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NYC is the fashion capital of America. Has living there influenced your career choice?

For sure! My high school was filled with fashionistas. Wearing heels in a school of 4,000 students was a sign of power in those halls [laughs]. Queens girls definitely knew what they were doing. There were these two identical black twins, thin with gorgeous long, curly hair and dark skin who are now professional models — Sasha and Sable Boykin. My best friend at the time and I looked up to them so much. They ran a fashion club their senior year and our freshman year. It was the first time I met people who’s lives were completely tied to fashion and I realized that it could actually be a career for me, that there were people like me out there.

That’s amazing! Diversity and representation is so important in fashion, which is why we love your @prettyblackpress instagram account! How did the idea come about and what are your plans with it?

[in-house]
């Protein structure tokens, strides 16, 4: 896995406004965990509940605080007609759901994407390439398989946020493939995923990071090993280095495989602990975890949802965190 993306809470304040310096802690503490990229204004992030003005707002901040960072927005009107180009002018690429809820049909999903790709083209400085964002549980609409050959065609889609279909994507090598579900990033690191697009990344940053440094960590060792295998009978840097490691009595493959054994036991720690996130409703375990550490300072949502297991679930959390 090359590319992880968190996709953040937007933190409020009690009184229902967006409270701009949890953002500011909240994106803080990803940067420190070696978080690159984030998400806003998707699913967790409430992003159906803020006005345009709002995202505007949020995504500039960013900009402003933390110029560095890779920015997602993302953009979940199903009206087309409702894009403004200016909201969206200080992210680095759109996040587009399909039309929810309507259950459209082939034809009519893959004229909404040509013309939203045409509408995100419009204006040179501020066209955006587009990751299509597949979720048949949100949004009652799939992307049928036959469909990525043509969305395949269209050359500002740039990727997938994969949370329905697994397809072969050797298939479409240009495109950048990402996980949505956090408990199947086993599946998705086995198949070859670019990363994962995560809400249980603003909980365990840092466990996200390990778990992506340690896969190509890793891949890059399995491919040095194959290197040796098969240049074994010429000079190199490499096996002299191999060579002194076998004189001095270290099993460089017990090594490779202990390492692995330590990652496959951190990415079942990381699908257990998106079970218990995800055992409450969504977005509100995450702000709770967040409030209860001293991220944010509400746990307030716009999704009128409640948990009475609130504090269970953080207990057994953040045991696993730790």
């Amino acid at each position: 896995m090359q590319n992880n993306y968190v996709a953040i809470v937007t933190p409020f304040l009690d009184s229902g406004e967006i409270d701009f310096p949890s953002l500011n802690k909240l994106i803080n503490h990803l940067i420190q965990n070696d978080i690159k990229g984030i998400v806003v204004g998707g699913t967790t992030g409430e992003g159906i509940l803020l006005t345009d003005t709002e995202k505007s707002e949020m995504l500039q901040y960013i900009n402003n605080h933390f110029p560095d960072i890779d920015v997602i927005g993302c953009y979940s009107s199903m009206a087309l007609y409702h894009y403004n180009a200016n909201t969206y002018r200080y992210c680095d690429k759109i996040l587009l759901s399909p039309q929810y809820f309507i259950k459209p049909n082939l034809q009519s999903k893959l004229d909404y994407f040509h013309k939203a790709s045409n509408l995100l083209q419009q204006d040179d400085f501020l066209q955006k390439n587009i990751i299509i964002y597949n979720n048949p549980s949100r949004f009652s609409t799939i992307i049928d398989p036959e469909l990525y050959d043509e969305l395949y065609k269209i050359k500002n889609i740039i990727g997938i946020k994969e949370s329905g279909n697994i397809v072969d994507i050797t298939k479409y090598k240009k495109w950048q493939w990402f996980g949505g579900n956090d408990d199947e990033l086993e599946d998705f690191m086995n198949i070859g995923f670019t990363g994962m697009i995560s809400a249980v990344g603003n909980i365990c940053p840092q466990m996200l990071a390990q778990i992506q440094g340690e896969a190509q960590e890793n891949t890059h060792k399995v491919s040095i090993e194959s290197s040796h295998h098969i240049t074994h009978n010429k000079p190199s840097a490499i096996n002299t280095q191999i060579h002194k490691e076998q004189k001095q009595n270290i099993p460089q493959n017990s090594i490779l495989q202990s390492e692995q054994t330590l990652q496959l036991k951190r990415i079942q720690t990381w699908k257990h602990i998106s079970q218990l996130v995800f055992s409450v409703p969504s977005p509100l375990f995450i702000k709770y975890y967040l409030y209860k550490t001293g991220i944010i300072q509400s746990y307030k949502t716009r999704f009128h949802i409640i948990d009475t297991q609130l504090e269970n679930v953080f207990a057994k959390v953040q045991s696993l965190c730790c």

I thought of making the page after experiencing interviews where I knew, just KNEW, I was being judged based on the color of my skin. My whole thing is hiring workers based off of merit and skill. I talk more about my feelings on black women in fashion on my blog. I thought @prettyblackpress could be a great platform to unite and inspire black women who are in or aspire to be in PR, editorial and marketing. I hope to continue featuring women and to start discussions about things going on in our fields. I want my page to be like the @darkskinwomen page (that has cultivated 630k followers), but for black women in press-related fields.

What’s the craziest thing that ever happened to you at Fashion Week?

Hmm. I’m not too sure. I saw Gigi and Bella Hadid argue backstage at Anna Sui. Very intriguing.